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‘We Were All in It Together’

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Douglas Graham/CQ Roll Call
Former Rep. Earl Pomeroy recalled the solidarity 9/11 provoked: “That night we gathered on the east steps of the Capitol. It was Republicans and Democrats, the House and the Senate — it was unlike anything I’ve ever experienced in my life.”

“My press secretary had a brother in the New York City police force, and she hadn’t been able to get a hold of him all day,” Pomeroy said. “At the end of the day she got a call that he was OK, but it was all very emotional. We were dealing with staff members on a personal level, while trying to respond to constituents back in North Dakota about the broader implications of a situation we didn’t understand. We were gathered at the home of a staff member who lived a few blocks away, watching CNN like everyone else.”

Despite all of the chaos on the Hill that day, one of Pomeroy’s most vivid recollections was the solidarity the tragedy provoked.

“That night we gathered on the east steps of the Capitol,” he said. “It was Republicans and Democrats, the House and the Senate — it was unlike anything I’ve ever experienced in my life. There were two features to it that I remember — it was this sense of unity we felt as Americans and the sense of resolve that we were going to deal with this. Those feelings were palpable. And then, of course, we sang ‘God Bless America.’”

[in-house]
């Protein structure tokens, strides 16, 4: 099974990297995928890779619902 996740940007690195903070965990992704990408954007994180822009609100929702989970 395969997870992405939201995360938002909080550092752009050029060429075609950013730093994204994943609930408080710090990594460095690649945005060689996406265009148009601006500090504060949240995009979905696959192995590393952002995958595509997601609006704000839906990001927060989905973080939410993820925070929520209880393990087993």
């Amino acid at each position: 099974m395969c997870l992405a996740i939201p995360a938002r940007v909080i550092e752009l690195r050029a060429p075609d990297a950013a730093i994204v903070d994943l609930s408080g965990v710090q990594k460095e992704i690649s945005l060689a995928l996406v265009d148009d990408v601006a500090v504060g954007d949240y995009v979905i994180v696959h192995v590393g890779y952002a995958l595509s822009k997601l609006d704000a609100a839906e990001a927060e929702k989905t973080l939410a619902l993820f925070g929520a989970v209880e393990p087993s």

But that moment of respite was brief, and the emotional effect of the attacks intensified as stories of the thousands of lives that had been affected began to circulate.

“There was already this sense that something horrible had occurred, but that sense became deeper as we learned more about the Americans we lost that day and the desperate grief of their families,” Pomeroy said. “In North Dakota, we lost [bond trader] Ann Nelson on the Cantor Fitzgerald trading floor. She was a wonderful young woman who I never got to know, but I found out later from her family about this bright light that was tragically snuffed out. Spending time with these grieving families really draws you in on a more personal level.”

Pomeroy’s emotions caught up with him that weekend as he returned home.

“I hadn’t cried the entire week,” he said. “But I was driving to the airport, just trying to deal with the chaos and grief and horror from that week. On a bridge over the highway, I passed some people with a bedsheet that said ‘God Bless America’ in salute to the passing cars, and I just lost it. That literally made me break down and weep about how badly we’ve been hurt, the losses we sustained and how we’d all come together because of it.”

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